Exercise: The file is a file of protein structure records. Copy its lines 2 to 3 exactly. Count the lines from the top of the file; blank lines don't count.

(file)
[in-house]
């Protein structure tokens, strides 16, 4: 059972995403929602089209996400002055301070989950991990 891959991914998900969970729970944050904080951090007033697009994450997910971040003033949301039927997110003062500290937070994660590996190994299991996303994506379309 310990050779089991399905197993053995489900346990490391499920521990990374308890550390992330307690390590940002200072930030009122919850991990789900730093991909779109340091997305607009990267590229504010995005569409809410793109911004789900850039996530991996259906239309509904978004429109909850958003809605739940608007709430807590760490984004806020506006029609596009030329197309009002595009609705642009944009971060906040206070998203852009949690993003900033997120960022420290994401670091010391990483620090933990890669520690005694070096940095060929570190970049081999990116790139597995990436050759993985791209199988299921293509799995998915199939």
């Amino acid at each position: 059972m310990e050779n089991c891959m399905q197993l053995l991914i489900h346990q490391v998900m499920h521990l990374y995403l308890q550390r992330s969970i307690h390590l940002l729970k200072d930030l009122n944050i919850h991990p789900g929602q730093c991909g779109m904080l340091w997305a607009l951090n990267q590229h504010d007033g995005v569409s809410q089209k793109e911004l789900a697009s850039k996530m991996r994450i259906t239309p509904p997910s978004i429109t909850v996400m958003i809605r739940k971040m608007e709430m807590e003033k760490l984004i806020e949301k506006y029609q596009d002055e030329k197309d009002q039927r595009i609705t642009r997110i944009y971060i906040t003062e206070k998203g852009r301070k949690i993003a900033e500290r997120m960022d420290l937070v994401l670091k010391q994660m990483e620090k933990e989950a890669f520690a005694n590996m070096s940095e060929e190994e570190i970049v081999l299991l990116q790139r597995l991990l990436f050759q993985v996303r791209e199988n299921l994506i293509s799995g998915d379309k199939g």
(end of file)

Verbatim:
């Protein structure tokens, strides 16, 4: 059972995403929602089209996400002055301070989950991990 891959991914998900969970729970944050904080951090007033697009994450997910971040003033949301039927997110003062500290937070994660590996190994299991996303994506379309 310990050779089991399905197993053995489900346990490391499920521990990374308890550390992330307690390590940002200072930030009122919850991990789900730093991909779109340091997305607009990267590229504010995005569409809410793109911004789900850039996530991996259906239309509904978004429109909850958003809605739940608007709430807590760490984004806020506006029609596009030329197309009002595009609705642009944009971060906040206070998203852009949690993003900033997120960022420290994401670091010391990483620090933990890669520690005694070096940095060929570190970049081999990116790139597995990436050759993985791209199988299921293509799995998915199939």
């Amino acid at each position: 059972m310990e050779n089991c891959m399905q197993l053995l991914i489900h346990q490391v998900m499920h521990l990374y995403l308890q550390r992330s969970i307690h390590l940002l729970k200072d930030l009122n944050i919850h991990p789900g929602q730093c991909g779109m904080l340091w997305a607009l951090n990267q590229h504010d007033g995005v569409s809410q089209k793109e911004l789900a697009s850039k996530m991996r994450i259906t239309p509904p997910s978004i429109t909850v996400m958003i809605r739940k971040m608007e709430m807590e003033k760490l984004i806020e949301k506006y029609q596009d002055e030329k197309d009002q039927r595009i609705t642009r997110i944009y971060i906040t003062e206070k998203g852009r301070k949690i993003a900033e500290r997120m960022d420290l937070v994401l670091k010391q994660m990483e620090k933990e989950a890669f520690a005694n590996m070096s940095e060929e190994e570190i970049v081999l299991l990116q790139r597995l991990l990436f050759q993985v996303r791209e199988n299921l994506i293509s799995g998915d379309k199939g």